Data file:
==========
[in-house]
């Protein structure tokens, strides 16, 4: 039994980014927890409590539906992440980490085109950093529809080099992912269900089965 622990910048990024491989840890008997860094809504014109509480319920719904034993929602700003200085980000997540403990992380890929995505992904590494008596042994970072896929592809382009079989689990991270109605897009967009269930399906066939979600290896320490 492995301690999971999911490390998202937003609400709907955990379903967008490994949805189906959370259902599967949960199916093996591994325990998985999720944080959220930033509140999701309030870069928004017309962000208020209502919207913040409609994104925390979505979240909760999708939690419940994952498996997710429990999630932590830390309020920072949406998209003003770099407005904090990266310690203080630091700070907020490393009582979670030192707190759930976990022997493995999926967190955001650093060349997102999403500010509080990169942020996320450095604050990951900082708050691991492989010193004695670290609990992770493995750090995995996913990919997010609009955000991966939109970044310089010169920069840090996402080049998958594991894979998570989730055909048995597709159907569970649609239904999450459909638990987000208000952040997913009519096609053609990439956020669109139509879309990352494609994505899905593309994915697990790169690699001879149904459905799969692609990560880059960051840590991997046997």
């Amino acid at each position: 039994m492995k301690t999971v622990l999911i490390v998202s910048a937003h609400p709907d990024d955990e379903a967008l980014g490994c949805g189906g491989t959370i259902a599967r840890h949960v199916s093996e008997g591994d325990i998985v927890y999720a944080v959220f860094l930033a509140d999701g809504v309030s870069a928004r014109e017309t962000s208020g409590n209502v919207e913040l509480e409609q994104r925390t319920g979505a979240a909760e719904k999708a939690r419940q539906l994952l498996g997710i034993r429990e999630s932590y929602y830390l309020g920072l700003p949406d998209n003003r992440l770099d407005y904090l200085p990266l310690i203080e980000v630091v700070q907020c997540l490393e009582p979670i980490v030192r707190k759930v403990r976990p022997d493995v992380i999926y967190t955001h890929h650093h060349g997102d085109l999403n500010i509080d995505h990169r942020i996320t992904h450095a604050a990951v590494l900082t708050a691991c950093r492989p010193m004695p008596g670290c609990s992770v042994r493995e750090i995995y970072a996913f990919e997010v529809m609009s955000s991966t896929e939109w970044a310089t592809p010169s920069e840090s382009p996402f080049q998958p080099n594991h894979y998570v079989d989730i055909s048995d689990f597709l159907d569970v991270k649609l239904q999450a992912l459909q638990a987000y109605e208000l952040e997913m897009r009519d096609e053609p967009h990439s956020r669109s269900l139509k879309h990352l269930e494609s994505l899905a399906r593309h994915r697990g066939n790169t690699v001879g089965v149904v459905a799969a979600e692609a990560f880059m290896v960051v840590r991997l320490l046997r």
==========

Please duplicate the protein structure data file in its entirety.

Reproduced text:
[in-house]
């Protein structure tokens, strides 16, 4: 039994980014927890409590539906992440980490085109950093529809080099992912269900089965 622990910048990024491989840890008997860094809504014109509480319920719904034993929602700003200085980000997540403990992380890929995505992904590494008596042994970072896929592809382009079989689990991270109605897009967009269930399906066939979600290896320490 492995301690999971999911490390998202937003609400709907955990379903967008490994949805189906959370259902599967949960199916093996591994325990998985999720944080959220930033509140999701309030870069928004017309962000208020209502919207913040409609994104925390979505979240909760999708939690419940994952498996997710429990999630932590830390309020920072949406998209003003770099407005904090990266310690203080630091700070907020490393009582979670030192707190759930976990022997493995999926967190955001650093060349997102999403500010509080990169942020996320450095604050990951900082708050691991492989010193004695670290609990992770493995750090995995996913990919997010609009955000991966939109970044310089010169920069840090996402080049998958594991894979998570989730055909048995597709159907569970649609239904999450459909638990987000208000952040997913009519096609053609990439956020669109139509879309990352494609994505899905593309994915697990790169690699001879149904459905799969692609990560880059960051840590991997046997």
């Amino acid at each position: 039994m492995k301690t999971v622990l999911i490390v998202s910048a937003h609400p709907d990024d955990e379903a967008l980014g490994c949805g189906g491989t959370i259902a599967r840890h949960v199916s093996e008997g591994d325990i998985v927890y999720a944080v959220f860094l930033a509140d999701g809504v309030s870069a928004r014109e017309t962000s208020g409590n209502v919207e913040l509480e409609q994104r925390t319920g979505a979240a909760e719904k999708a939690r419940q539906l994952l498996g997710i034993r429990e999630s932590y929602y830390l309020g920072l700003p949406d998209n003003r992440l770099d407005y904090l200085p990266l310690i203080e980000v630091v700070q907020c997540l490393e009582p979670i980490v030192r707190k759930v403990r976990p022997d493995v992380i999926y967190t955001h890929h650093h060349g997102d085109l999403n500010i509080d995505h990169r942020i996320t992904h450095a604050a990951v590494l900082t708050a691991c950093r492989p010193m004695p008596g670290c609990s992770v042994r493995e750090i995995y970072a996913f990919e997010v529809m609009s955000s991966t896929e939109w970044a310089t592809p010169s920069e840090s382009p996402f080049q998958p080099n594991h894979y998570v079989d989730i055909s048995d689990f597709l159907d569970v991270k649609l239904q999450a992912l459909q638990a987000y109605e208000l952040e997913m897009r009519d096609e053609p967009h990439s956020r669109s269900l139509k879309h990352l269930e494609s994505l899905a399906r593309h994915r697990g066939n790169t690699v001879g089965v149904v459905a799969a979600e692609a990560f880059m290896v960051v840590r991997l320490l046997r």